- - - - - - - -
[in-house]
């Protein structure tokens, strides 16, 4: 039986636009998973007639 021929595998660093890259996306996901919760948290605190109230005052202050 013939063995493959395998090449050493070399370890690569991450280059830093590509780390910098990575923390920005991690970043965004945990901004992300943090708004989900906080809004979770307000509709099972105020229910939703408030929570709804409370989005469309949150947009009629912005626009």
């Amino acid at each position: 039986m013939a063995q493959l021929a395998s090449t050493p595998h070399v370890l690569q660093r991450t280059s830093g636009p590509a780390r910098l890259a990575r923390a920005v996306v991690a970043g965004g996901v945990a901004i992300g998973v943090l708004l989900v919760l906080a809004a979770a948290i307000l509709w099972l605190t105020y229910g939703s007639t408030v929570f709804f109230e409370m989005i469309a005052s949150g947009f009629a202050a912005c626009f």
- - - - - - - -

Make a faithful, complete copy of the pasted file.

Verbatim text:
[in-house]
């Protein structure tokens, strides 16, 4: 039986636009998973007639 021929595998660093890259996306996901919760948290605190109230005052202050 013939063995493959395998090449050493070399370890690569991450280059830093590509780390910098990575923390920005991690970043965004945990901004992300943090708004989900906080809004979770307000509709099972105020229910939703408030929570709804409370989005469309949150947009009629912005626009």
């Amino acid at each position: 039986m013939a063995q493959l021929a395998s090449t050493p595998h070399v370890l690569q660093r991450t280059s830093g636009p590509a780390r910098l890259a990575r923390a920005v996306v991690a970043g965004g996901v945990a901004i992300g998973v943090l708004l989900v919760l906080a809004a979770a948290i307000l509709w099972l605190t105020y229910g939703s007639t408030v929570f709804f109230e409370m989005i469309a005052s949150g947009f009629a202050a912005c626009f």